If anyone ever had a reason to hold a grudge, it was Joseph. His brothers beat him, threw him in a cistern, and sold him as a slave. That event took him away from all he had known. His freedom and all he had were taken from him in an instant. Hew as Farley accused and spent years in prison because of their betrayal. Bitterness could have linked it all together and made him hate his brothers. Instead, he chose forgiveness and God blessed him for it.

Forgiveness is about remembering we aren’t perfect ourselves. We make mistakes and hurt others too. God wants us to give people room to make mistakes and then to forgive them. Colossians 3:13 says, “Make allowance for each other’s faults, and forgive anyone who offends you. Remember, the Lord forgave you, so you must forgive others” (NLT). If you’ve held onto a grudge towards someone because they’ve hurt you, let it go snd forgive them. Quit giving them control of your life and your mind. Bitterness is unbecoming.

When you let go of it, instead of always thinking about how bad your life has gotten, you will be able to see how God has used that situation for your good. You will see that the path you were on wasn’t going to get you where God wanted you. It’s easier to move on when you see that God can use what’s been done to you to help someone else. You can now shine a light into someone else’s darkness and show them the way out if you choose forgiveness. 

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The Habit Of Forgiveness

I believe that there are several habits we as Christians can adopt in our lives to become the type of believer we truly aspire to be. While Hebrews 11 has compiled a list of heroes of the faith for us, there have been many people who have lived since that time whom we can learn from as well. If I were to ask you to think of a person, past or present, who exemplified a life of faith as a believer, you could probably think of a name quickly. Whether they were written about in the Bible, history, or have just touched your life in some way, they have habits in their life that you and I can adopt into our own lives to become that type of Christian.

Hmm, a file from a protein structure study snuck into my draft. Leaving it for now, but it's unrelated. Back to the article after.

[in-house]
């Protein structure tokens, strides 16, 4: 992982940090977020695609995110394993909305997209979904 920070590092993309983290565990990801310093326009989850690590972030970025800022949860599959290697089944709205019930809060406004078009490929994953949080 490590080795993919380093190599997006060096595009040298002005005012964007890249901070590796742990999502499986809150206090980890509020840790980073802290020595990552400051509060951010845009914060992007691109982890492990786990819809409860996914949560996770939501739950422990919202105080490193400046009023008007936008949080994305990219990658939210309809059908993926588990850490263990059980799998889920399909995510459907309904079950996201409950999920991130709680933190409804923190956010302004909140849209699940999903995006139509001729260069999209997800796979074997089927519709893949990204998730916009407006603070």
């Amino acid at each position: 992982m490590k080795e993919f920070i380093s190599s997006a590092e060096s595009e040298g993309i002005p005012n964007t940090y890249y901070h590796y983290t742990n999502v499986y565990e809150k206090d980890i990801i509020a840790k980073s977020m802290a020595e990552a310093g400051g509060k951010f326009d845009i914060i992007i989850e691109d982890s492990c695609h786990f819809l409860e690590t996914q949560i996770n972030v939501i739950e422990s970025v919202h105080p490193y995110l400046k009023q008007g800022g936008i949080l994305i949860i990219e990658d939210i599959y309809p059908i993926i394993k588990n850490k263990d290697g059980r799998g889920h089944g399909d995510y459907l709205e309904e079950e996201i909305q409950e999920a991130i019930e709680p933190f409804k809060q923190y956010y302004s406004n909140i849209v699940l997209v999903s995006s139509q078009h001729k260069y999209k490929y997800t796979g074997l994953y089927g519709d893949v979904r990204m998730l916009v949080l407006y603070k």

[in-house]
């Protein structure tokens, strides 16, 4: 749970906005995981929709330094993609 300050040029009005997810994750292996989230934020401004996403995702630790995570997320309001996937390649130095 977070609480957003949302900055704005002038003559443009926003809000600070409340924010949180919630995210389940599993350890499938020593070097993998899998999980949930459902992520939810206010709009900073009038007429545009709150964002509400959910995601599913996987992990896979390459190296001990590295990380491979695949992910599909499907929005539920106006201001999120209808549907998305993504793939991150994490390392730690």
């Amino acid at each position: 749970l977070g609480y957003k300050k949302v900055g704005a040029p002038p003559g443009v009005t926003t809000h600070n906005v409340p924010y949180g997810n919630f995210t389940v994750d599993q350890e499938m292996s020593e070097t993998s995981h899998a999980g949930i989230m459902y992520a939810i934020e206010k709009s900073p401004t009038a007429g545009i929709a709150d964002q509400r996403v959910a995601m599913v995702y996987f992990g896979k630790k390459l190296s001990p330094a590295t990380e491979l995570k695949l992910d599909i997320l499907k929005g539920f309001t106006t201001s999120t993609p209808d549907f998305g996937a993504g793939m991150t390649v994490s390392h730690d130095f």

One of the hardest habits for us to adopt is the habit of forgiveness. When we’ve been wronged, we feel justified in holding anger and resentment against the one who wronged us. I’ve learned in my own life that anger, resentment and being hurt are all that’s needed to become bitter. That bitterness then becomes a prison that holds your thoughts captive and stops any progress in your life. It has the power to consume you and that kind of bitterness causes you to spread that poison to others.

God wants us to let go of the wrongs that have been done to us because He knows that’s where our freedom lies. You cannot be a productive Christian if you’re holding anger, resentment, or bitterness towards someone else. God’s desire is that we turn the other cheek, not so we can get hurt again, but so we can lead with our un-bruised side. He knows that we will be better witnesses for Him when we don’t lead with our hurts and bruises out front. He knows that we can be healed in time when we first learn the habit of forgiveness.

In Matthew 6, we find the Lord’s Prayer. I’m sure you’ve memorized it at one point in your life. What you may not have memorized are verses 14-15 which come immediately after it. Jesus followed up His prayer with, “If you forgive others the wrongs they have done to you, your Father in Heaven will also forgive you. But if you do not forgive others, then your Father in Heaven will not forgive the wrongs you have done” (GNT). Your forgiveness from God is dependent on your ability to forgive others.

I like how the Amplified Bible describes what forgiving “wrongs” is and looks like. It says, “Their reckless and willful sins, leaving them, letting them go, and giving up your resentment.” All of this is put on you, not the other person or God. Your own forgiveness starts with your ability to let go of what someone else has willfully done to wrong you. The life God has for you will be bright and fresh again once you choose to adopt the habit of forgiveness.